To mark the annual Seachtain na Gaeilge celebration of our national language and culture below is a rather extraordinary article on the subject of how to learn Irish. Published in early 1858 in the Boston Catholic newspaper, the Pilot, author C. M. O'Keefe begins by making a reasonable proposition that a good way to learn the Irish language is through the use of a prayer book. He then goes on to remind us of all our saints and martyrs whose native tongue was Irish and claims that 'we have colonized Heaven'. An even more extraordinary claim is that the angels who visited the seventeenth-century English astrologer William Lilly spoke with an Irish accent! This, we are assured, is perfectly reasonable given that 'the Irish are so numerous in Heaven that the inhabitants have contracted our accent.' Here on earth there have been some good collections of Irish prayers published in recent years, including the 2008 volume edited by Donla uí Bhraonáin, Paidreacha na Gaelige, which includes a wonderful selection of Paidreacha chuig Naoimh na hÉireann, Prayers to the Saints of Ireland:
How to Learn Irish.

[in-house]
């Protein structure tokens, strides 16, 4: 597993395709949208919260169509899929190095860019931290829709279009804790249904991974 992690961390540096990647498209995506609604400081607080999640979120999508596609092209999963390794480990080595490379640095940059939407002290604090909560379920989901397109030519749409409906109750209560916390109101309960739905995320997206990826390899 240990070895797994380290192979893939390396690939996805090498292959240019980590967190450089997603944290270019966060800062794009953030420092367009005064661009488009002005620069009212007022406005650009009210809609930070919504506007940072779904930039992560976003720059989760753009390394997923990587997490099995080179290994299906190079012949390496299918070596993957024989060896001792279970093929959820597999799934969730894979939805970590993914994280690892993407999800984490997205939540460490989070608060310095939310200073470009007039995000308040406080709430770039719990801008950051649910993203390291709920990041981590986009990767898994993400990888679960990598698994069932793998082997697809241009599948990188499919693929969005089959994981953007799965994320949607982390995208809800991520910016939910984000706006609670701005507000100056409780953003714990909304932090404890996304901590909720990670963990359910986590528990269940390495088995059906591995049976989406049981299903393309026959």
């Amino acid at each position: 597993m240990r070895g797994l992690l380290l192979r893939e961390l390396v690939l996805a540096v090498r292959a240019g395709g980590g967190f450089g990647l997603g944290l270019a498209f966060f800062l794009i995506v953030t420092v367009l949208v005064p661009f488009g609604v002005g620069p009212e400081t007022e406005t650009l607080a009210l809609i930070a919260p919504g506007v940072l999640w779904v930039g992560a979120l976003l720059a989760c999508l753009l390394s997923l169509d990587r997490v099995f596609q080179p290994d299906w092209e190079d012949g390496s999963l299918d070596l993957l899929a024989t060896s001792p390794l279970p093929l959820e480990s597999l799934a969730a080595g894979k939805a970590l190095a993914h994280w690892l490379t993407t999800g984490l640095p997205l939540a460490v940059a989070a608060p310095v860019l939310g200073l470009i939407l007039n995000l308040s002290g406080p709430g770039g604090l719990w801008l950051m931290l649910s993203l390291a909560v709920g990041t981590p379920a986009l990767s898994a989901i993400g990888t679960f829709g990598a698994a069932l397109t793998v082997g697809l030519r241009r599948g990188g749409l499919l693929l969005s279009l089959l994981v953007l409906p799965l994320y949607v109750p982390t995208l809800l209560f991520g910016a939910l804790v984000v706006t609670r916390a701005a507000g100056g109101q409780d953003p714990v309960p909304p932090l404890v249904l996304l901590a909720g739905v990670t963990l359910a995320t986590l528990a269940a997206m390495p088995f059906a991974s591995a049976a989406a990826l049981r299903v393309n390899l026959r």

In 1847, Smith O’Brien was learning Irish from a primer. Adverse fortune tore the primer out of his hand, and plunged him into a felon’s cell. With his eyes, naturally, full of tears, cheeks pale, and heart throbbing—distracted by contending emotions —he could not apply his agonizing mind to the “Sgeul beag," which Finachty has written for Irish learners, —No! But in this very frame of mind he could, and would apply himself attentively to a prayer book. This is the use of learning to read a prayer book. You read it when nothing else can be read. We are all like children who fly, appalled, to the bosom of their parent from the scowling darkness and hoarse storms of gathering adversity. And seldom is the journey of life undusked and unchequered by such storms. I have known several instances—hundreds I might say—in which men —like Lucien Bounaparte, toyed a while with the Irish language, and then flung it by, never more to open the book in which they had been reading; because such a book was of no use whatever, except as a “Reading made easy.” If the time which is frittered away upon unprofitable books were given to a prayer book, the knowledge acquired during three months would be never lost, it would be used, and used again, used ten thousand times, during, perhaps, sixty years. And the older you grow the more you will use your prayer book. Not so with other books; calamity does not compel you to open novels; the iron scourge of adversity does not force you to read them with tears. Of all books a prayer book is most easily read, because you can get a teacher everywhere. Every hag in Erin knows the Lord’s prayer, creed, &etc. With your eye on your prayer book, and your ear on her utterances, you must be very stupid indeed if you do not learn some words. These words will never be lost; you will repeat them, I trust, every day of your life, and several times every Sunday. In the halls of heaven Irish is not an unknown tongue. There is many a saint in glory that spoke no other. If we address in their own tongue Holy Brigid, Holy Columbkille, our prayers may perhaps be acceptable. The Saints may turn from the heights of their glory and look down upon us, poor banished sons of Eve, mourning and weeping in this vale of tears. — There is many a martyr there to whom the Gaelic was familiar. There is Patrick himself, and whole armies of his shining disciples. We Irish have a strong faction in America—a strong party in Scotland—a strong faction in Australia— a strong faction in England, but we are stronger in Heaven than any where on earth. This may appear ludicrous, but it is literally the fact. We have colonized Heaven. Lilly asserted that the angels who visited him, spoke with a strong Irish accent. This you will see in “D’Israeli's Curiosities of Literature.” Now, why should he say they spoke with an Irish rather than a Spanish or German accent ? We can easily account for it. The Irish are so numerous in Heaven that the inhabitants have contracted our accent. Seriously: no language is so expressive of piety and adoration as the language of the Gaels.— If we should speak in German to horses, in English to birds, in Italian to the ladies—we should speak in Irish to the glorified saints. Therefore every Irishman should learn to read an Irish prayer book, and in addition to this it should be the first book he should learn to read, because you can always meet with people who can teach you Irish prayers.—